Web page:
The video below explains the wrapping procedure. Takes a little practice but not too hard. I had big time stage fright couldn't speak a word. But you can clearly see how it's done :-)

The stuffing itself is sticky enough so you don't have to moisten the wonton wrappers. Basically just squeeze and pinch the dim sum into shape between your index finger and thumb. Hmmm.... maybe for next time I won't put so many peas on the top.

Whatever steamer you use, bamboo or steel, it is a good idea to spread some shred carrots or cabbage on the bottom of your utensil to prevent the wonton wrapper from sticking to the surface.

For a bamboo steamer you can also use liners. Cut either aluminum foil or wax paper in a circular shape equal to the size of your steamer, punch a few holes in it, spray PAM on the surface, place the dim sum over these and steam. If using a steel one you won't need liners, use either shred veggies or PAM.
Steam for 10 mins and they are ready to devour :-)
These freeze well. I always make a huge batch. And you don't have to defrost, just steam them a couple of minutes extra.
I hope you make these :-)
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Friday, March 12, 2010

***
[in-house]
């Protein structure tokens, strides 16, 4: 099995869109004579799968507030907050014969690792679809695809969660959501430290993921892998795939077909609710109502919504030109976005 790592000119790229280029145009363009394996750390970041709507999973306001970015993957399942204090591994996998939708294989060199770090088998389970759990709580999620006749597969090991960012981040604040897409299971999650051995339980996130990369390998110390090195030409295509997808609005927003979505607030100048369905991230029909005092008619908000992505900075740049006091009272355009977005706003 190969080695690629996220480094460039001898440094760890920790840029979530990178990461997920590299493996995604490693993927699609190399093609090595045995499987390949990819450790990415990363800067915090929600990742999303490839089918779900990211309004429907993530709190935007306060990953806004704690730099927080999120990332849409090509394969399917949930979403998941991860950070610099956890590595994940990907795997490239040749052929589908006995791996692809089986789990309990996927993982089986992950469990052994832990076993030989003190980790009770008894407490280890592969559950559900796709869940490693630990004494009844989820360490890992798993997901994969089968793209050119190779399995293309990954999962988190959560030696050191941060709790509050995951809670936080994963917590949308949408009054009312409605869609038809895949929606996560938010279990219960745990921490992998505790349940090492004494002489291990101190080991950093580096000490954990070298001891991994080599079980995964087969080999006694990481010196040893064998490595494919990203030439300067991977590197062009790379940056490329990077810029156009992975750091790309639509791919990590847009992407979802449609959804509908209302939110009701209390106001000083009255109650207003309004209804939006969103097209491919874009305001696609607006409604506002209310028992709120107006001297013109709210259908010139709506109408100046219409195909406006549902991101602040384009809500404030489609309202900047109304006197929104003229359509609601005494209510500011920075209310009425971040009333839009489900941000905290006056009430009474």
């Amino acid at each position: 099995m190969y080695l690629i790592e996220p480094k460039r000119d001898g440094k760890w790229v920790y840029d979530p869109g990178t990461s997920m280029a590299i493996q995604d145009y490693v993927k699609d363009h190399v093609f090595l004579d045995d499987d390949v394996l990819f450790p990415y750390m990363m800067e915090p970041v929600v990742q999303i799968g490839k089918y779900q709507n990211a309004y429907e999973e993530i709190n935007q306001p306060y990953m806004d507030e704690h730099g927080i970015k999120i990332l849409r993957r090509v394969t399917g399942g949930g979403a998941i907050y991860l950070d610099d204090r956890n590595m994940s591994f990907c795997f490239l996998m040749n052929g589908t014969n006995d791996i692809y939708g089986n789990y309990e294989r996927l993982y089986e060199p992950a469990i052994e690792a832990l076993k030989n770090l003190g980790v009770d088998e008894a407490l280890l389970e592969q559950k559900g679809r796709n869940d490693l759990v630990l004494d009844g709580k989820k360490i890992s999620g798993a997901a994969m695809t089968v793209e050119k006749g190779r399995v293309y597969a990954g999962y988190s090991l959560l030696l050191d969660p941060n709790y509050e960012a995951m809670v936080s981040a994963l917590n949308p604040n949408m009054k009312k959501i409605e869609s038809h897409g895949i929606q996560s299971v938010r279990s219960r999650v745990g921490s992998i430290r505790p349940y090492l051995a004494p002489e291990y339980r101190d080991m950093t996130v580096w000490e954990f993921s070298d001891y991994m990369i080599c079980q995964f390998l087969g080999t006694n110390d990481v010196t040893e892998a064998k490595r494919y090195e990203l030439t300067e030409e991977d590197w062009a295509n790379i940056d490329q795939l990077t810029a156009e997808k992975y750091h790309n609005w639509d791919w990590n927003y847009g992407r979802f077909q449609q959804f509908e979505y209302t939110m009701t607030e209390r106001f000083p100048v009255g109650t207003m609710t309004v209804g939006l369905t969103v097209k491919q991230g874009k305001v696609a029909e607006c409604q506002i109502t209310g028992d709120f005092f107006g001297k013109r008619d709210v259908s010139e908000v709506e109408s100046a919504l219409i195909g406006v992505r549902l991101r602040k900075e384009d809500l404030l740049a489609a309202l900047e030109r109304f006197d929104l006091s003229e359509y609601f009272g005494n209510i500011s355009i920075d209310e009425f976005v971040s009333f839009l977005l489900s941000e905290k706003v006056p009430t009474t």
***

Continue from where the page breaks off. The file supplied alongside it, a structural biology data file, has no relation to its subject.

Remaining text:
Murgh Pulao

Another good one from Pakistan! This is a very flavorful way of preparing rice. Basically rice is cooked in a perfectly aromatic and garlicky chicken broth and caramelised onions are added towards the end. You can eat this with some chutney or raita. And since it's not as spicy as Biryani, it's a good choice with all sorts of curries.
A great recipe for biryani here and here is one for a wonderful curry.

FYI my mom makes the best pulao!! No arguing that!
She taught it to my sister and my sis taught it to me :-)
(i tawt a taw a puddy tat)
I don't know where that came from. Maybe because its 3am and I need to sleep except I can't. A mild case of insomnia is the culprit and man these infomercials.
(i did, i did taw a puddy tat!)

Anyhoo... here is how it's made.

(Prep time 30 mins + 2 hours for broth)
(Enough for 3-4 people)

For the broth:
Chicken wings 8
Garlic 1/2 head
Green cardamom 3 whole pods
Black cardamom 3 whole pods
Cilantro/coriander seeds 1 Tbs whole
Cinnamon 1" stick
Cumin seeds 1 tsp
Black peppercorn 1 tsp
Water 4 cups

For later:
Basmati rice 3 cups
Red onion slices 1/3 cup
Butter 2 Tbs
Oil for frying onions

Combine all the ingredients under broth in a large pot (don't add the stuff listed under "For later").
Bring to a boil.
Reduce heat to med high. Continue to boil covered for 2 hours.
Afterwards use a strainer and collect just the broth.
You should have four cups. You can add more water if you don't :-)
Allow the wings to cool down. You can pick the meat from the wings to add back to the rice later if you wish (I do this).
Heat some oil in a frying pan. Brown the onion until they are dark in color. This will be mixed with the rice at the very end.
Bring the broth to a boil and add rice.
Partially cover your pot and cook for 10-12 mins on med heat.
Reduce to low heat and cook completely covered for another 10 mins or until rice is fluffy.
Add the butter, caramelised onions and the meat from the wings.
Toss well. Ready!

Ta da!
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Sunday, March 7, 2010